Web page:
In-depth | Environment

Kosovo’s silent assassin

By - 12.04.2019

Peering through the smog of Prishtina’s pollution problem.

On a cold winter’s afternoon, outside one of the clinics of Prishtina’s University Clinical Center of Kosovo (QKUK), a man stands near the main entrance passionately smoking a cigarette. As he does so, he stares intently at the glass panel of the door, reading a notice that warns of a serious flu epidemic.

The corridor leading from the main entrance of the Pulmonology Clinic is filled with people, most of them old, patiently waiting in front of a small reception window in order to get permission to talk to the doctors about their problems.

Upstairs, on the second floor, the corridors have been transformed into a working area due to an ongoing renovation process. Despite the disruption of the ongoing work, one of the four patients in the first ward along the corridor seems to be in fairly good spirits as he lies in bed receiving treatment.

Isan Bulliqi, who the nurses and patients have dubbed “professor,” is only too willing to talk, perhaps to break the dimly lit room’s generally gloomy atmosphere, which is broken occasionally by the coming and going of nurses and patients’ relatives.

Bulliqi has been hospitalized for a number of days and is suffering from severe lung inflammation and related issues affecting his pulmonary tract. It’s a condition that he is convinced is caused in no small part by the polluted air in his neighborhood of Tophane.

In winter, Isan Bulliqi suffers from lung and pulmonary problems that he believes are intrinsically linked to Prishtina’s polluted air. Photo: Atdhe Mulla / K2.0.

Usually, he would be setting about his daily commute on public transport to his place of work in the administration of the Palace of Justice, a big complex containing a number of courts and justice institutions in the outskirts of Prishtina.

“When I go out to go to work, I have to walk for a bit from my house to the bus stop in the Qafa neighborhood,” he says. “During this walk, I cover my mouth with a scarf so as not to breathe in the polluted air.”

Bulliqi believes that the primary causes of pollution in his neighborhood are the heavy traffic and residents burning coal for heating, a common practise due to its relative cost compared to other potential options.

“I myself have burned coal in my house,” he says. “This is not something that you should hide.”

But like many residents and visitors to Prishtina, he feels the effects.

“My health [condition] is mainly exacerbated by air pollution, especially in winter because during summer the air is better,” he says. “This has not only been the case in recent years; negative effects don’t become apparent overnight. Rather, pollution produces these effects over time.”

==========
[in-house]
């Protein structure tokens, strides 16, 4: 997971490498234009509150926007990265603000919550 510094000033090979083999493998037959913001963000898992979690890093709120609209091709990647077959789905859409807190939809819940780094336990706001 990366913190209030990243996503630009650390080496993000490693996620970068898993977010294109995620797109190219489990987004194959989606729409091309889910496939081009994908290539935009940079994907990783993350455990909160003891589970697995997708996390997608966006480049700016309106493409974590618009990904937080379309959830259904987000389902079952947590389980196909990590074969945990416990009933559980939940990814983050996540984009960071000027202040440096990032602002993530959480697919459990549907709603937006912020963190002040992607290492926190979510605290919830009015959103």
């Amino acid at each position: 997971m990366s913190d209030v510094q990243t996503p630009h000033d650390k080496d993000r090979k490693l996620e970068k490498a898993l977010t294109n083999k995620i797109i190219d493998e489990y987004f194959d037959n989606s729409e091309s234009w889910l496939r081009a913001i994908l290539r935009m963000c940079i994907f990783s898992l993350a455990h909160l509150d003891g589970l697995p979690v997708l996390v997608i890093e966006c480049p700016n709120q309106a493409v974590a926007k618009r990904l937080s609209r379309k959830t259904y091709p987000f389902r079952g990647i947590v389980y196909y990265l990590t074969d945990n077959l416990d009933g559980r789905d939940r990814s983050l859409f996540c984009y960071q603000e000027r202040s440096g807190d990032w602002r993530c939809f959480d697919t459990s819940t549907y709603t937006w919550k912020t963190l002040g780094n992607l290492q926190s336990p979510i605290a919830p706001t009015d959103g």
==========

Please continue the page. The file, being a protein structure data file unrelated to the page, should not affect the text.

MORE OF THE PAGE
The ‘invisible killer’

It’s no secret that Kosovo’s capital is overwhelmed by air pollution, especially during wintertime when the air is filled with dangerous particles and the potent smell of smoke lingers long in the nose.

But since March 2016, the U.S. Embassy’s Air Quality Index has actually enabled citizens to see the real time condition of the air with detailed information regarding pollution levels.

Data provided from measuring equipment installed on the Embassy site alarmed citizens in winter 2016, as comparisons showed that Prishtina was high on the list of Europe’s most polluted cities; it also often featured among the most polluted places in the world, up there with cities in China, India and other countries with highly developed industries, which are widely considered to be one of the main causes of global air pollution.

With citizens now having the opportunity to check the real time air quality online, civil awareness of — and consequently response to — the issue of air pollution became a hot topic, and for the first time, Kosovo’s institutions began to feel the pressure from citizens for better air quality through protests.

In December 2016, Peer Educators Network and the Science for Change Movement attempted to raise general awareness about the “invisible killer” and the consequences brought to people’s health by organizing symbolic actions in the center of Prishtina.

Just over a year later, in January 2018, hundreds of citizens protested in front of the National Theater in Prishtina, raising their voices and calling for more clear cut decisions by the institutions to fight the pollution. After many days of the measuring devices having shown “hazardous” levels of pollution, this protest marked the peak of the public reaction and concern about the presence of pollutants in the air.

However, recent research shows that the majority of Kosovar citizens still have little awareness of the potential risks of air pollution to the environment and to their health.